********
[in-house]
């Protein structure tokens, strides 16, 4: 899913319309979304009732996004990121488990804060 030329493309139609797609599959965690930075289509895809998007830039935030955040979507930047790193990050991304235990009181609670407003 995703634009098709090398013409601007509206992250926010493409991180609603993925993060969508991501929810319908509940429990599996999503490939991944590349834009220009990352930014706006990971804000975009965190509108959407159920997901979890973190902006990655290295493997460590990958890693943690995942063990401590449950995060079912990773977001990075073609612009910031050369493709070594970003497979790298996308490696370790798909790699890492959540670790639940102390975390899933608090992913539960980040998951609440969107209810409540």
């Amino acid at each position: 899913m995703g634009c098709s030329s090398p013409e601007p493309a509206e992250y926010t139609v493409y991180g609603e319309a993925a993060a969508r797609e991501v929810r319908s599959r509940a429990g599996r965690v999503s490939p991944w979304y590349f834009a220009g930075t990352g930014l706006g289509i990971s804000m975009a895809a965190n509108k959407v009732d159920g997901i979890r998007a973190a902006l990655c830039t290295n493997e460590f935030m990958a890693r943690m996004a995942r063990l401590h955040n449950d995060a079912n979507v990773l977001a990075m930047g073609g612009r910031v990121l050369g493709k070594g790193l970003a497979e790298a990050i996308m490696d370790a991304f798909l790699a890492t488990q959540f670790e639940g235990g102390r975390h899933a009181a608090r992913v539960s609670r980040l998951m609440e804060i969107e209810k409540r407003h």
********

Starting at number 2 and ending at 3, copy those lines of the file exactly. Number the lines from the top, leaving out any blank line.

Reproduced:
């Protein structure tokens, strides 16, 4: 899913319309979304009732996004990121488990804060 030329493309139609797609599959965690930075289509895809998007830039935030955040979507930047790193990050991304235990009181609670407003 995703634009098709090398013409601007509206992250926010493409991180609603993925993060969508991501929810319908509940429990599996999503490939991944590349834009220009990352930014706006990971804000975009965190509108959407159920997901979890973190902006990655290295493997460590990958890693943690995942063990401590449950995060079912990773977001990075073609612009910031050369493709070594970003497979790298996308490696370790798909790699890492959540670790639940102390975390899933608090992913539960980040998951609440969107209810409540």
């Amino acid at each position: 899913m995703g634009c098709s030329s090398p013409e601007p493309a509206e992250y926010t139609v493409y991180g609603e319309a993925a993060a969508r797609e991501v929810r319908s599959r509940a429990g599996r965690v999503s490939p991944w979304y590349f834009a220009g930075t990352g930014l706006g289509i990971s804000m975009a895809a965190n509108k959407v009732d159920g997901i979890r998007a973190a902006l990655c830039t290295n493997e460590f935030m990958a890693r943690m996004a995942r063990l401590h955040n449950d995060a079912n979507v990773l977001a990075m930047g073609g612009r910031v990121l050369g493709k070594g790193l970003a497979e790298a990050i996308m490696d370790a991304f798909l790699a890492t488990q959540f670790e639940g235990g102390r975390h899933a009181a608090r992913v539960s609670r980040l998951m609440e804060i969107e209810k409540r407003h």